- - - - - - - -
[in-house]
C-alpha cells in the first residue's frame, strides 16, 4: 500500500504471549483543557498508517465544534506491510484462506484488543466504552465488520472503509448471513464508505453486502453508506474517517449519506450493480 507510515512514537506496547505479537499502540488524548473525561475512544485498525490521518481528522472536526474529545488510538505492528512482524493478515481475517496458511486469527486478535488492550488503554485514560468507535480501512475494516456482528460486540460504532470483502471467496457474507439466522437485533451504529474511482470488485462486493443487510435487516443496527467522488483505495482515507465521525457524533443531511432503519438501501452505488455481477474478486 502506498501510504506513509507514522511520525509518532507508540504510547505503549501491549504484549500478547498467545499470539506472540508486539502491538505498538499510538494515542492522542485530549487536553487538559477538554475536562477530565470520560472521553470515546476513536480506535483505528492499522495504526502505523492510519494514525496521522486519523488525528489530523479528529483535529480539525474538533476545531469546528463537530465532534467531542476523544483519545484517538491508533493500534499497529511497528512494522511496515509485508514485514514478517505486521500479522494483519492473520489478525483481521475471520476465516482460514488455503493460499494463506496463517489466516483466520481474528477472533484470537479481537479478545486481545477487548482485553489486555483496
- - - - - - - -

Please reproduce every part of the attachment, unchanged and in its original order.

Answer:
[in-house]
C-alpha cells in the first residue's frame, strides 16, 4: 500500500504471549483543557498508517465544534506491510484462506484488543466504552465488520472503509448471513464508505453486502453508506474517517449519506450493480 507510515512514537506496547505479537499502540488524548473525561475512544485498525490521518481528522472536526474529545488510538505492528512482524493478515481475517496458511486469527486478535488492550488503554485514560468507535480501512475494516456482528460486540460504532470483502471467496457474507439466522437485533451504529474511482470488485462486493443487510435487516443496527467522488483505495482515507465521525457524533443531511432503519438501501452505488455481477474478486 502506498501510504506513509507514522511520525509518532507508540504510547505503549501491549504484549500478547498467545499470539506472540508486539502491538505498538499510538494515542492522542485530549487536553487538559477538554475536562477530565470520560472521553470515546476513536480506535483505528492499522495504526502505523492510519494514525496521522486519523488525528489530523479528529483535529480539525474538533476545531469546528463537530465532534467531542476523544483519545484517538491508533493500534499497529511497528512494522511496515509485508514485514514478517505486521500479522494483519492473520489478525483481521475471520476465516482460514488455503493460499494463506496463517489466516483466520481474528477472533484470537479481537479478545486481545477487548482485553489486555483496